As a result, many potential Air America fans simply couldn’t access its programming. And even if you were within antenna range of the network, you were unlikely to follow any shows that didn’t air during your work commute (on-demand audio was still in its infancy). It did launch an internet stream, which reportedly reached 1.3 million listeners a week. But online audiences were tiny back then, and very few national advertisers, if any, were investing in internet streaming.

One could argue that if Air America had launched a decade later, it would have done so as a podcast network and sidestepped most of these hurdles.


One of the best critiques of Air America’s approach to programming came from Tim Miller, a former Crooked Media contributor. He pointed out that the company merely attempted to create a carbon copy of rightwing radio. “Air America was lefty Limbaugh,” he told The New York Times. “Rather than trying to replicate what’s worked on the right, [Crooked Media isn’t] taking the same tropes you see on Fox or hear on conservative talk radio and applying them to the left.” Limbaugh himself, monster though he may be, made a similar point when critiquing his new competitor right after its debut. “First, you have to entertain people,” he said. “You have to make it interesting to listen. I don't hear any of that."

Pod Save America doesn’t feel like a left-wing facsimile of conservative talk radio. It eschewed the single host format and instead adopted the roundtable approach common to most non-narrative podcasts. Even better, it dispelled with the imaginary line between punditry and activism and embraced political organization. Many of its segments are action-oriented with specific calls-to-action. It partnered with already-existing organizations (MoveOn, Swing Left) to raise money and designed its own website landing pages aimed at mobilizing voters.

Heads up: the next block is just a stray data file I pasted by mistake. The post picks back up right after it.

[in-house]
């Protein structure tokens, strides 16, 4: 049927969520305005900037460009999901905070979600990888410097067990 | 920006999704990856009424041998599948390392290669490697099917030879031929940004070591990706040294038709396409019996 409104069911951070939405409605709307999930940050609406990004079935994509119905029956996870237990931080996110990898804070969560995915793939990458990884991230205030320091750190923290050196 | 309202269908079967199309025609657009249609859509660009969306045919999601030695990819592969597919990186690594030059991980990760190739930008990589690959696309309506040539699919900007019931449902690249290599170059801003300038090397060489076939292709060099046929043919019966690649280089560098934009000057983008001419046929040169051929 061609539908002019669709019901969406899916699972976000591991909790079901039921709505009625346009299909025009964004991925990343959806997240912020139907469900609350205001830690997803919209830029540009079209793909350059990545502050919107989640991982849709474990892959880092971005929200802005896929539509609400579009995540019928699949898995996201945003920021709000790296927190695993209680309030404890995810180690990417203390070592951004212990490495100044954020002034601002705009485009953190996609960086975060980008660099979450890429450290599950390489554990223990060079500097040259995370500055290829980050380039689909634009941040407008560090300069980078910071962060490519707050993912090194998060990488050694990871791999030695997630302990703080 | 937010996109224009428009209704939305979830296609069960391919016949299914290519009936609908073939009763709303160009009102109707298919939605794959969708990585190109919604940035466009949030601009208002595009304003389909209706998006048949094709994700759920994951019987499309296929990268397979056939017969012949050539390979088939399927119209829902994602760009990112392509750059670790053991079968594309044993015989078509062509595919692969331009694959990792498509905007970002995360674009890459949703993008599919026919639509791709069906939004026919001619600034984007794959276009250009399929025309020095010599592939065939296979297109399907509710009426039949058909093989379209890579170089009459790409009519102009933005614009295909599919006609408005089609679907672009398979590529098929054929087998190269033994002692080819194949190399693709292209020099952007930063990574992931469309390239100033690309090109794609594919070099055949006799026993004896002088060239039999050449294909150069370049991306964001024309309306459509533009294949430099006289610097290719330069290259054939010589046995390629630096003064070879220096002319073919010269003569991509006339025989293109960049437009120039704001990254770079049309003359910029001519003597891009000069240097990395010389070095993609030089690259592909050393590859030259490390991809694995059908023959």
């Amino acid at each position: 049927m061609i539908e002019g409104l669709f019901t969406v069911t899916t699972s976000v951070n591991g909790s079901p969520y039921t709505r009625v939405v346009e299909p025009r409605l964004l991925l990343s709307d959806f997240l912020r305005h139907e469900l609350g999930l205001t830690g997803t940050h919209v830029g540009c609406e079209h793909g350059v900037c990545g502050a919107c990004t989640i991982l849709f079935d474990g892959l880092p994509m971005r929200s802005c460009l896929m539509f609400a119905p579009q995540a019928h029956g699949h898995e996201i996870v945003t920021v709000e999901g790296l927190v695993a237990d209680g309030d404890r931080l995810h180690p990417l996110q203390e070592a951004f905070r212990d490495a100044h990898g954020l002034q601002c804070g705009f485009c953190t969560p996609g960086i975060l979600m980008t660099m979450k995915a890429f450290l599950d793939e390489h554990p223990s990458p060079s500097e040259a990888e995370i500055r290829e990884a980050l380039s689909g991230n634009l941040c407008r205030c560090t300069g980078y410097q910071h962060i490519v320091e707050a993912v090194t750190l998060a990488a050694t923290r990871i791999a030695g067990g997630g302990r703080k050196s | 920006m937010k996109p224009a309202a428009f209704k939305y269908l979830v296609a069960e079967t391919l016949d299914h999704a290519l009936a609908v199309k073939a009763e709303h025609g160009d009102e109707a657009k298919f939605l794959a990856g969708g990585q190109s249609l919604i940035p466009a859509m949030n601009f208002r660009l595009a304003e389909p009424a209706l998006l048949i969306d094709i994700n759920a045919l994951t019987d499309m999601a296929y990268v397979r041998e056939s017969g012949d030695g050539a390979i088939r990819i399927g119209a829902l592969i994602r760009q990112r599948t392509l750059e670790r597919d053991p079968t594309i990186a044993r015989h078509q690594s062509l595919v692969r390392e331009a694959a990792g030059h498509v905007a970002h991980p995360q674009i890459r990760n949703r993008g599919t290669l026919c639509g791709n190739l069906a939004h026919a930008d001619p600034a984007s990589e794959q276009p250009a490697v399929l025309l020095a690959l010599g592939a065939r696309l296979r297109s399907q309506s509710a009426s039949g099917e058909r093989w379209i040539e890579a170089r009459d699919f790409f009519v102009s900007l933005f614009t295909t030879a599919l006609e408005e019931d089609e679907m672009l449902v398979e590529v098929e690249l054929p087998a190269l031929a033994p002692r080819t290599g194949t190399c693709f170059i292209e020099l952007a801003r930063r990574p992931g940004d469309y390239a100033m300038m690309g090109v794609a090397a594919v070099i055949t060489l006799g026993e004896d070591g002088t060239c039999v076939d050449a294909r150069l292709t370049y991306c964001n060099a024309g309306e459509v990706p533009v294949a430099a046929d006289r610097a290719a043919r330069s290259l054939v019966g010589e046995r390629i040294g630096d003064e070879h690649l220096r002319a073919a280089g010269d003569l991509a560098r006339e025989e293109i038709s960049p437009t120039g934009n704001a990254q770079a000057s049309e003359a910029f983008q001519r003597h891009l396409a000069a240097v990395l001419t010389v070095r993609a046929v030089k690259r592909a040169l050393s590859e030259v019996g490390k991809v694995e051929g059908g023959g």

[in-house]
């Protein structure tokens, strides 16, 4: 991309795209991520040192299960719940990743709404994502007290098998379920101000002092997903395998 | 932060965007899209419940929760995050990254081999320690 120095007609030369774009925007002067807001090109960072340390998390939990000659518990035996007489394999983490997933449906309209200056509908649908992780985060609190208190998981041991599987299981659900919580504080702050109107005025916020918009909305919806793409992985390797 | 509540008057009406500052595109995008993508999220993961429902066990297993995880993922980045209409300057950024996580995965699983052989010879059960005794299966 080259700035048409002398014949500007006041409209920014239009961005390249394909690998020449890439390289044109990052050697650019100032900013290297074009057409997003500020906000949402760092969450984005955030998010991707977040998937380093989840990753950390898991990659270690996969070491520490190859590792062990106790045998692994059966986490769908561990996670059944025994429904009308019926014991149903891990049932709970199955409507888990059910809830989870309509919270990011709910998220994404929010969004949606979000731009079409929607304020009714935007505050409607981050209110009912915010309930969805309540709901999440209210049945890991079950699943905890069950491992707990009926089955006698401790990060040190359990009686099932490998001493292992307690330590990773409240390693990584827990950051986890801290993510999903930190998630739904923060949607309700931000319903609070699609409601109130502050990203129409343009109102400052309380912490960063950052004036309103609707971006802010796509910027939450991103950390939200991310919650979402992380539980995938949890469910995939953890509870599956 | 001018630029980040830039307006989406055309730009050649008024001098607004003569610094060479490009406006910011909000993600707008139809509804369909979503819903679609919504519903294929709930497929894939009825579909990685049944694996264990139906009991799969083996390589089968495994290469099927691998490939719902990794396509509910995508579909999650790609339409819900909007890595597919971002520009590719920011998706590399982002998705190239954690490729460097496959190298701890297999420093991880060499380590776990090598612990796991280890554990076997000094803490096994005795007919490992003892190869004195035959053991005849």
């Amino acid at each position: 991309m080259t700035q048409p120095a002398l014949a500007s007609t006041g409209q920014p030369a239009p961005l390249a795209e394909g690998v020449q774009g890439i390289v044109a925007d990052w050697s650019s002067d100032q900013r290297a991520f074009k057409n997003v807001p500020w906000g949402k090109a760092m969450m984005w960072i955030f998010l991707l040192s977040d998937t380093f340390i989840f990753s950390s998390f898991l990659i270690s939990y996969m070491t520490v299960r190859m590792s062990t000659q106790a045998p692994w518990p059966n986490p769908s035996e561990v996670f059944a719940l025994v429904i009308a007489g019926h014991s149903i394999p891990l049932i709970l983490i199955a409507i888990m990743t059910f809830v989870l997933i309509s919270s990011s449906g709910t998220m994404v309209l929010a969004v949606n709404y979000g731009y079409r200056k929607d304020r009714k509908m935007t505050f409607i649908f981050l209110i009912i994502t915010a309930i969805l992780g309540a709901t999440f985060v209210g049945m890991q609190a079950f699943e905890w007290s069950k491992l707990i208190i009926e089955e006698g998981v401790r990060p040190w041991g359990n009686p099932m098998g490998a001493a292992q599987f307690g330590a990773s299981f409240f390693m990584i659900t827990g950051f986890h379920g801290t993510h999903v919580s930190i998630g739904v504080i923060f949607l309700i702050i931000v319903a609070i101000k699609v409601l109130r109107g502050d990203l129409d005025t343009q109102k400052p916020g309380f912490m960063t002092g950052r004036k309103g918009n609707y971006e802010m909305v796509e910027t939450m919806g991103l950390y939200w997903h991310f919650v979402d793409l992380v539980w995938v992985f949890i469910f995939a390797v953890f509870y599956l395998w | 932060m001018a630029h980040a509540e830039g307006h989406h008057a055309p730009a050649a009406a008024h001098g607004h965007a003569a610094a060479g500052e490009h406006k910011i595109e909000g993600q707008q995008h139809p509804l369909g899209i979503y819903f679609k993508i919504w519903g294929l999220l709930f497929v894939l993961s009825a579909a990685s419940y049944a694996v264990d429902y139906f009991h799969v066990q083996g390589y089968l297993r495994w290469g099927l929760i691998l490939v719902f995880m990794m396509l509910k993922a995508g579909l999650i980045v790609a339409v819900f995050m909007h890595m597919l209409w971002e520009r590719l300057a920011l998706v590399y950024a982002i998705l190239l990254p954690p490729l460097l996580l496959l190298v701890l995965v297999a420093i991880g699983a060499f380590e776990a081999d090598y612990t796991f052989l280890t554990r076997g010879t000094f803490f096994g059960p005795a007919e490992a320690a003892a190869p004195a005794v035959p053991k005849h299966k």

It also expanded into other mediums. It produced a series for HBO, launched a YouTube channel that has 200,000+ subscribers, and hired away an editor from The New Republic to write for and edit its website content. While it’s difficult to make an apples to apples audience comparison to right wing radio, it’s clear that it punches far above its weight in terms of exerting influence over the political narrative.


Of course it’s worth pointing out that Air America, though it struggled to remain afloat throughout its entire existence, finally collapsed during the Obama era. One could argue that its final bankruptcy was triggered, in part, by liberal complacency. We’ve yet to see if Crooked Media can thrive in a post-Trump era. If the polls are any indication, we’ll soon find out.

But with its lean infrastructure and rabid fan base, it’s safe to say it’s not going away anytime soon. Crooked Media may never reach the power or influence of a Fox News, but it’s proved that there’s an audience for unapologetic liberal opinion and, more importantly, there’s a business model to fund it.

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Simon Owens is a tech and media journalist living in Washington, DC. Follow him on Twitter, Facebook, or LinkedIn. Email him at simonowens@gmail.com. For a full bio, go here.

Image via Wikimedia Commons